AS: We very much believe that the audience will not only be international, but predominantly local. The local audience in Berlin is pretty international too, isn’t it? Berlin is a huge city with many audiences and the range of events our programme comprises should address some of this diversity. In no way did we think we would like to exclude the international audience. But you can’t have it all. There are over 60 nights to go through, and the strength of this programme is in the state of exception each night creates, and in the choice the visitors need to make, deciding which nights of the biennial they feel attracted to, as days are passing by.

SC: What dialogues will be initiated in bb5, and if these relate to existing contexts do you see these contexts being altered or reinterpreted in response to bb5?

EF: It is hard to know at this point what dialogues will be initiated from the audience’s engagement with the artworks in the biennial but dialogue has indeed been important to our thinking. It was the reason we chose to work with fewer artists in the ‘day’ exhibition, for instance, than typically takes part in such biennials and why we wanted to be able to support ambitious new productions. Most of the projects that will be on view have been created for bb5 and many were developed in relation to conversations and visits to the sites. And though it might sound like an atypical way of catalysing dialogue, one way we did so was through the catalogue, which will be a quite idiosyncratic assembly of newly commissioned and existing texts, poems, source materials, and other odd excerpts. There is none of the art critical exegesis that convention would ordinarily impose for such a publication, because it hardly made sense to us to make such a catalogue before the exhibition we were thinking about (and could not yet even see completely in our heads) had actually taken shape. We wanted to create a more open structure for the catalogue and use it as a tool for the artists to think about their own practices, so, for instance, we requested that they send us their source materials for their thinking in general rather than images of previous works. In some cases, speaking about these sources led to or in some way impacted the specific projects the artists worked on for the bb5. In that way, the catalogue can be said to not so much document something already finished (the pieces in the biennial or even the event itself), but instead accompany, influence, and complicate its result.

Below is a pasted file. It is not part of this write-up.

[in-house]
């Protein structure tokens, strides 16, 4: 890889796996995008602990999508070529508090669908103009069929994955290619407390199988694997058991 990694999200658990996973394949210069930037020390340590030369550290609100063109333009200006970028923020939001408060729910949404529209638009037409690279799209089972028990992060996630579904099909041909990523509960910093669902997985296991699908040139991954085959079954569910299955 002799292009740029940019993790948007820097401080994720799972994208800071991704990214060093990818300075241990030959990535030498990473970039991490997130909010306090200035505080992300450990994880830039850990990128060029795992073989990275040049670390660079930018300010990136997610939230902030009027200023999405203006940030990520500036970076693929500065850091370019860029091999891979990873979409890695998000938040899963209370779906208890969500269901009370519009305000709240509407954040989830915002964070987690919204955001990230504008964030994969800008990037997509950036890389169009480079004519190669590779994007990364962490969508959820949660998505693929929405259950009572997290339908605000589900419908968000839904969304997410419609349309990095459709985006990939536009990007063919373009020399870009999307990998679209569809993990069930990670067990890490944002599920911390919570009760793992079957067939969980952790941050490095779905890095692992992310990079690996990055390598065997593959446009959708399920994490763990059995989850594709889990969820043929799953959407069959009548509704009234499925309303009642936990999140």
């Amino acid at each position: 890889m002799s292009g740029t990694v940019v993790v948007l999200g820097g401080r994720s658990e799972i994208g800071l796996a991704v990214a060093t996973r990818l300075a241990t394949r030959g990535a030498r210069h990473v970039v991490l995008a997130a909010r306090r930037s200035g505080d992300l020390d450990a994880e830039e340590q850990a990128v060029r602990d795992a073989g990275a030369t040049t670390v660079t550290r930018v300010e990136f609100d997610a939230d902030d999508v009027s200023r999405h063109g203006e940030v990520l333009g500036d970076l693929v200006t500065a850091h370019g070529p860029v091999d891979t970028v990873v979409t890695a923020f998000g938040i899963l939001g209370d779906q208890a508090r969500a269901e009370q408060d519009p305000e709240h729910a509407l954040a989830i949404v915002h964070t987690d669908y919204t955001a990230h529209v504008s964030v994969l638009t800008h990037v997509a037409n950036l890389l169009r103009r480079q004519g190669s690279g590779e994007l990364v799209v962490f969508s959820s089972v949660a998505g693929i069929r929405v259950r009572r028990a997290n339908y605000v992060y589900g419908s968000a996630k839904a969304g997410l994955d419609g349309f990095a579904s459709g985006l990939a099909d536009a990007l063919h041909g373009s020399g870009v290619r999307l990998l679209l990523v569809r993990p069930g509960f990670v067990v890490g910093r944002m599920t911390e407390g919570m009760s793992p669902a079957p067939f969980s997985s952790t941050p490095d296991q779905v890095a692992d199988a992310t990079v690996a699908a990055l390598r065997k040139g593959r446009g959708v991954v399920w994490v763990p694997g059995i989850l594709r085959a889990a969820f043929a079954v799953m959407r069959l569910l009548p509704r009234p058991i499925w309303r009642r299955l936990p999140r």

AS: Additionally, one of the important ‘dialogues’ and perhaps the most figurative metaphor of dialogue, is the programme of five exhibitions of artists of an older generation curated by younger artists. The first of these changing shows will open some weeks before the opening of the biennial while the last one will close after the last day of the biennial. The exhibitions at Schinkel Pavilion will extend beyond the timeline of bb5, adding another temporal dimension to the experience of the show. We could say that we have day exhibition venues, we have the night programme and then we have another sense of duration with five short artist-curated solo-shows at the Schinkel Pavilion.

This 5th berlin biennial has a distinctive history that needs to be reflected upon and critically addressed in order for the biennial not to lose its relevance to the city and relationship to local communities of artists and other interested individuals. Through our choice of artists and by encouraging them to engage critically with the contexts provided by exhibition venues, we made it quite apparent that we are willing to engage in dialogues on-site with a sense of urgency and immediacy, in order to better understand and perhaps transform the circumstances of this particular biennial.

Steven Cairns is co-editor of MAP